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Stunning new filtering plan contradicts its “Your World” marketing campaign

Speaking at the World Economic Forum in Davos, Switzerland, AT&T CEO Randall Stephenson confirmed that the telecom and internet giant is “very interested” in a “technology based solution” to monitor data passing through its networks for rogue peer-to-peer traffic.

“It’s like being in a store and watching someone steal a DVD,” said Stephenson. “Do you act?”

Such a move would affect more than just AT&T’s subscribers, as the company’s network investments represent a sizable chunk of the internet’s backbone – which results in almost all Internet data passing through its network at some point. Given that AT&T has, so far, been pensive about the scope of such a project, many are assuming the worst.

More importantly, AT&T may forfeit its end of the deal in what Slate’s Tim Wu calls “the grand bargain of common carriage:” legal immunity from whatever claims might arise from data its network transports, in exchange for offering network service to anyone in a nondiscriminatory fashion. “AT&T's new strategy reverses that position and exposes it to so much potential liability that adopting it would arguably violate AT&T's fiduciary duty to its shareholders,” writes Wu.

In an absence of any official word on why AT&T wants to implement such a project, many people think that the primary motivator is an alarmed response to the growing percentage of traffic attributable to P2P activity; various surveys claim that anywhere from 30 to 90 percent of all internet traffic is P2P related. Lately, ISPs both large and small have been testing the waters with a variety of traffic-shaping initiatives, including Comcast, which last year found itself in the middle of a scandal over how it handles BitTorrent traffic.

According to AT&T – as well as anecdotal reports and commentary from other ISP employees – Internet users should expect a more managed Internet experience in the near future, as technology is finally becoming sophisticated enough to allow for such large-scale projects.

“We recognize we are not there yet but there are a lot of promising technologies,” said AT&T executive James Cicconi, “but we are having an open discussion with a number of content companies … to try to explore various technologies that are out there.”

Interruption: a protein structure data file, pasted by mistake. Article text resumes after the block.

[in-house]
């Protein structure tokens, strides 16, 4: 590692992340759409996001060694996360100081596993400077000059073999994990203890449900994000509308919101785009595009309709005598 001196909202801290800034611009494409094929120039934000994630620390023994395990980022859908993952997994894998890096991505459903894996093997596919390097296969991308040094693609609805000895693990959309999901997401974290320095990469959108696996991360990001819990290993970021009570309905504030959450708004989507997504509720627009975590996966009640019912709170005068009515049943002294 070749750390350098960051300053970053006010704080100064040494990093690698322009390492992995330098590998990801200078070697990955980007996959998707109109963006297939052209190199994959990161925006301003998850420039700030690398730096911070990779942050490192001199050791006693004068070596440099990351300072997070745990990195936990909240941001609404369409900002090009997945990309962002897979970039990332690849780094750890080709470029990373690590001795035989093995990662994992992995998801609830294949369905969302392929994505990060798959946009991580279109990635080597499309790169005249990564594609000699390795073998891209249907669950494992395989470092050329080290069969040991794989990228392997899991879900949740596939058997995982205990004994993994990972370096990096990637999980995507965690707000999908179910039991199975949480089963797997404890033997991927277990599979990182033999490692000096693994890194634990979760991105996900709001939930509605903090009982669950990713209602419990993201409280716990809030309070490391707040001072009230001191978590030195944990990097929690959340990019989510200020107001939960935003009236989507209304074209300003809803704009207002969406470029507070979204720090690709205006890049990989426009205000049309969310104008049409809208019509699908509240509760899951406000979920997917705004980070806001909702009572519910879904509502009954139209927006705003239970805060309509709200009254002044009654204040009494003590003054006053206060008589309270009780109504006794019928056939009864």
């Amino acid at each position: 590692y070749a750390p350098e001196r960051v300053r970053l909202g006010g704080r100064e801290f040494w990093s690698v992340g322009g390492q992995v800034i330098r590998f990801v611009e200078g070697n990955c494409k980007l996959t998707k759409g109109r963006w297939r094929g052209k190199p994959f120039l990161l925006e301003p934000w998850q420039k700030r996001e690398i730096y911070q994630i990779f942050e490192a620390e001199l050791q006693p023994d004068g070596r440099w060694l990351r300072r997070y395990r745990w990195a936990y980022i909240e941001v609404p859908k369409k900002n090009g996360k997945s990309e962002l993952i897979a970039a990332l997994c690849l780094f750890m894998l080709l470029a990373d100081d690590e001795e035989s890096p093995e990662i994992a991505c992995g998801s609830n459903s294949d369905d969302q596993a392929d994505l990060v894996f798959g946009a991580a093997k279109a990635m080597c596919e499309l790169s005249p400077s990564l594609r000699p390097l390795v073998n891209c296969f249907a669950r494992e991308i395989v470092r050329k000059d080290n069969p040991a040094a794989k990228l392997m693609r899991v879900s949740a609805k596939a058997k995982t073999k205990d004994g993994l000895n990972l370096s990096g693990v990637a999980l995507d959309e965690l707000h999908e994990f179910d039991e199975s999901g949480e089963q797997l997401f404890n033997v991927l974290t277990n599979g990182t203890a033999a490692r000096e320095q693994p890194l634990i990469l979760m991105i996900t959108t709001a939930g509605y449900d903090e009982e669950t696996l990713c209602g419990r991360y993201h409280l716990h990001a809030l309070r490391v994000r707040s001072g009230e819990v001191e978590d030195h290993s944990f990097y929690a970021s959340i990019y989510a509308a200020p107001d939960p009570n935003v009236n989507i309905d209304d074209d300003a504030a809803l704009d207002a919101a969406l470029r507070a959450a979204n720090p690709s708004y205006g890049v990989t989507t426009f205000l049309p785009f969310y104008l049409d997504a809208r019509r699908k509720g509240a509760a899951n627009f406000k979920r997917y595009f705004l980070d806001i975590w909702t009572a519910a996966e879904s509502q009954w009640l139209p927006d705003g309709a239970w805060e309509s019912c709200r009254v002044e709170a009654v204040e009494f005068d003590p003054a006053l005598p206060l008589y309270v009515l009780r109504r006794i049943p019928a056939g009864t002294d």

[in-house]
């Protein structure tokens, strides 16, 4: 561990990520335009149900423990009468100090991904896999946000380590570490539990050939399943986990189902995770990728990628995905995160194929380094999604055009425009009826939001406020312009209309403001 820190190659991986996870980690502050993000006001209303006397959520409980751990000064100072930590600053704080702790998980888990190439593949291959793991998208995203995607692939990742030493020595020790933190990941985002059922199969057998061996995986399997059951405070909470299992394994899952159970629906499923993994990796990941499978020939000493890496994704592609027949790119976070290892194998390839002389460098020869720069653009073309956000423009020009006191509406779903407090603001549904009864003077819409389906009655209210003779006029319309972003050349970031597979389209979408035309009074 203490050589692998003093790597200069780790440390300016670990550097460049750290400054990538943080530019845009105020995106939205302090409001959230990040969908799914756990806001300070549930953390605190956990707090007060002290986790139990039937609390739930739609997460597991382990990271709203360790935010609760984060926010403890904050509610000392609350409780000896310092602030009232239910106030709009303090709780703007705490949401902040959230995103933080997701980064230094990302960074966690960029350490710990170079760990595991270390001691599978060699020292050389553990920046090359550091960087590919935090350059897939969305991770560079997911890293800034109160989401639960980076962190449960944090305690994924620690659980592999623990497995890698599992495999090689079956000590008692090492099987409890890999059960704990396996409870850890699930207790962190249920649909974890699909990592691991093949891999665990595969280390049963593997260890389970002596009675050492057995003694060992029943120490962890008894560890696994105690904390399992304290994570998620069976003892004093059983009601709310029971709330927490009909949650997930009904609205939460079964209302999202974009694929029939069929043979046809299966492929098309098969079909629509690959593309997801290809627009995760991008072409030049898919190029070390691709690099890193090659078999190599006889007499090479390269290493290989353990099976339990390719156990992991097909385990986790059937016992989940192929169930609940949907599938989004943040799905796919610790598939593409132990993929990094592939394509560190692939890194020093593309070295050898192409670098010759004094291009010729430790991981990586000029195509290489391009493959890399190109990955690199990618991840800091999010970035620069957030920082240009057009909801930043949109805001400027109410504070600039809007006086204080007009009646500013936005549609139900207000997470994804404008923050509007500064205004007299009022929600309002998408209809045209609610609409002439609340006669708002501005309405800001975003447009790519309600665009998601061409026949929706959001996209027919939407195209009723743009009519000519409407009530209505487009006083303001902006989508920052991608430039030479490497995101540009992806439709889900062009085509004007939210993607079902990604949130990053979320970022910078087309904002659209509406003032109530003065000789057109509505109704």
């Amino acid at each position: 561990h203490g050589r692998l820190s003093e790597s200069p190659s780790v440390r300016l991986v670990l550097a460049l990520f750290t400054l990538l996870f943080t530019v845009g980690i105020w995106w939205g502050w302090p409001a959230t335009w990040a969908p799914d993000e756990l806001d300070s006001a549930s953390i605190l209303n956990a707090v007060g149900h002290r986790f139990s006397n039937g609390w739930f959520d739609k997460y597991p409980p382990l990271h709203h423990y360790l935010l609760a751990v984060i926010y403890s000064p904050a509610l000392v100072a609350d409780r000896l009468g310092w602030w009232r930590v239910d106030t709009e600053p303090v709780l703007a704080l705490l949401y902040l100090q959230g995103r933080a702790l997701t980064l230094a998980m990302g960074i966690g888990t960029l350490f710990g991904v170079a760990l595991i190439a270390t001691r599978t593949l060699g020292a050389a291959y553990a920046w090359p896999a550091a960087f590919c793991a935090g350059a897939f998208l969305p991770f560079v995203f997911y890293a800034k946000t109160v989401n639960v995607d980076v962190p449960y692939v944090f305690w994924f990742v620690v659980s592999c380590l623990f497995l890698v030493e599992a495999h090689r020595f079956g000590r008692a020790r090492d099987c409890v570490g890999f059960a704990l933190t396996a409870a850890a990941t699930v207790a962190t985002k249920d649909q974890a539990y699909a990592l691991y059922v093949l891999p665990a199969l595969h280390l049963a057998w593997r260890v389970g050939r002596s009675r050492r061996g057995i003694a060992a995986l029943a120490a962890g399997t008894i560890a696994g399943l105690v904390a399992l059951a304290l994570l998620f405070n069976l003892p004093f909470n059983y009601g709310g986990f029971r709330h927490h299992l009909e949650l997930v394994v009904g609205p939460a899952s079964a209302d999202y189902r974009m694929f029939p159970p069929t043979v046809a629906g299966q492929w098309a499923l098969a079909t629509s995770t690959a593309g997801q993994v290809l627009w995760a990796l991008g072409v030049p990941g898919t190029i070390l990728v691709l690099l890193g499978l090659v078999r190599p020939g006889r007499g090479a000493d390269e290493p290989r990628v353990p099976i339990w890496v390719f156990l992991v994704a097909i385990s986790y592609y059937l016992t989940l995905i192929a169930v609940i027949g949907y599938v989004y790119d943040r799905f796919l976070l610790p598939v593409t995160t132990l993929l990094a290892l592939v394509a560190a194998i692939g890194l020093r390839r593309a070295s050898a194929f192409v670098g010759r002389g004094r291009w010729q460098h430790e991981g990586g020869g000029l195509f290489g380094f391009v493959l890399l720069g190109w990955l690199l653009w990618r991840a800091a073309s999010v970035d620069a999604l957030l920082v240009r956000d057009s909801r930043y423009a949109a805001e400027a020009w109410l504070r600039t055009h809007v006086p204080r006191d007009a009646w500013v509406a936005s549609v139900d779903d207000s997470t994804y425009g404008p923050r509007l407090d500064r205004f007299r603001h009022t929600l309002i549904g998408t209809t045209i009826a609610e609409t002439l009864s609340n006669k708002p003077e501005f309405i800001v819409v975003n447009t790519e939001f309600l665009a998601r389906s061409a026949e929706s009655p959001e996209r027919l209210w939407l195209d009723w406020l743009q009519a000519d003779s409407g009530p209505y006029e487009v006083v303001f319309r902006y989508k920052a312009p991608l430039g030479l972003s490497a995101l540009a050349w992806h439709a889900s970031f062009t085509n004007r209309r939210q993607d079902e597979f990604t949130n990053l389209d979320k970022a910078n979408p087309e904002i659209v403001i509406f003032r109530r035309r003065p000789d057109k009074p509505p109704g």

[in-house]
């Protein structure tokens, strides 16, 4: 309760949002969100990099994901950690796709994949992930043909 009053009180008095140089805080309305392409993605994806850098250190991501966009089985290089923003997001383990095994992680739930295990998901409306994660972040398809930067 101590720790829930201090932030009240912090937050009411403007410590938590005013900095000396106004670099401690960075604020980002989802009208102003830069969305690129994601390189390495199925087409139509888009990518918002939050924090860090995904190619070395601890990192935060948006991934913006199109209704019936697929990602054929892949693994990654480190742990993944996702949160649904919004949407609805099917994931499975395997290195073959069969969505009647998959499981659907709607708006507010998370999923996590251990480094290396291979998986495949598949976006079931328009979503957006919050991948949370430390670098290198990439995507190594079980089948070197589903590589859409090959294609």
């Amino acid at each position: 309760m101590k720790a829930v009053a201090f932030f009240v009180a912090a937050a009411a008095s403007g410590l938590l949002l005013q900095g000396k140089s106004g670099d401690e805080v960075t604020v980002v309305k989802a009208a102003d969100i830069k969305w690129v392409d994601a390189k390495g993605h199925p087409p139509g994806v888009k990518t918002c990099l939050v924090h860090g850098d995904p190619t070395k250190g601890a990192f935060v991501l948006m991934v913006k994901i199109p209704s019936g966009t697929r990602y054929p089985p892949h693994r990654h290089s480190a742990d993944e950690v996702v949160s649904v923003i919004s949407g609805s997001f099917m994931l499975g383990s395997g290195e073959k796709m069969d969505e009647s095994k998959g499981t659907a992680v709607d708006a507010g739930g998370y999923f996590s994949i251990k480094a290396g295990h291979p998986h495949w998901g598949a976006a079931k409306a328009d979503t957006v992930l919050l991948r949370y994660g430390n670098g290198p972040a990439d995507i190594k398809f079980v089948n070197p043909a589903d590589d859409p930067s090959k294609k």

If anyone has the expertise to deploy such a large filtering project, it would be AT&T: the company was already caught red-handed with powerful data-mining hardware, which it used to gather information on the nation’s web traffic for the NSA.

“The volume of peer-to-peer traffic online, dominated by copyrighted materials, is overwhelming. That clearly should not be an acceptable, continuing status,” said NBC Universal’s general counsel, Rick Cotton. “The question is how we collectively collaborate to address this.”

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RE: ATT and the NSA
By Christopher1 on 2/1/2008 1:36:16 AM , Rating: 1
The market did not decide that the optimal situation was a single dominant telecom. The reason that a single dominant telecom came around was because the companies in question were threatening other people to not get into the game or lowering their price to the point where they were taking a loss in order to keep other people out of the market who were thinking of getting into it, so they could keep on sucking up more and more of the market and then when no one could compete with them and everyone had given up on competing with them (which almost came about for AT&T)..... BAM! They could jack up the prices for their services!

Luckily, the federal government saw the possibility, if not probability, of that happening given a little longer and broke up AT&T before it could happen.

I don't have a problem morally with the big telecom companies..... I have a logical problem with them because I am terrified of the above happening, which it will if we are not VERY careful and keep on breaking up monopolistic companies or putting controls on extremely big companies to make sure that is not happening.

On another point, I do not honor success in this nation unless a person is willing to open up their books and show that they have done everything by the books..... unfortunately, right now, we do not have a requirement for the multi-millionaires to do that.

The reason that we do not have any competition is also not because of regulatory things..... On average, South Korea has MORE regulations than the United States does, and yet their internet has matured at a faster rate than the United States has, even taking into account that they are smaller by far than the United States.
The reason that we do not have any competition is because small startups know that they cannot compete with AT&T, not because of the regulations, but because they cannot beat them on price because AT&T owns the lines that they would have to purchase access to, and AT&T keeps those purchase fees very high in order to discourage people to keep out of it, according to my cousin who OWN shares in AT&T, Microsoft and Verizon.

"If they're going to pirate somebody, we want it to be us rather than somebody else." -- Microsoft Business Group President Jeff Raikes

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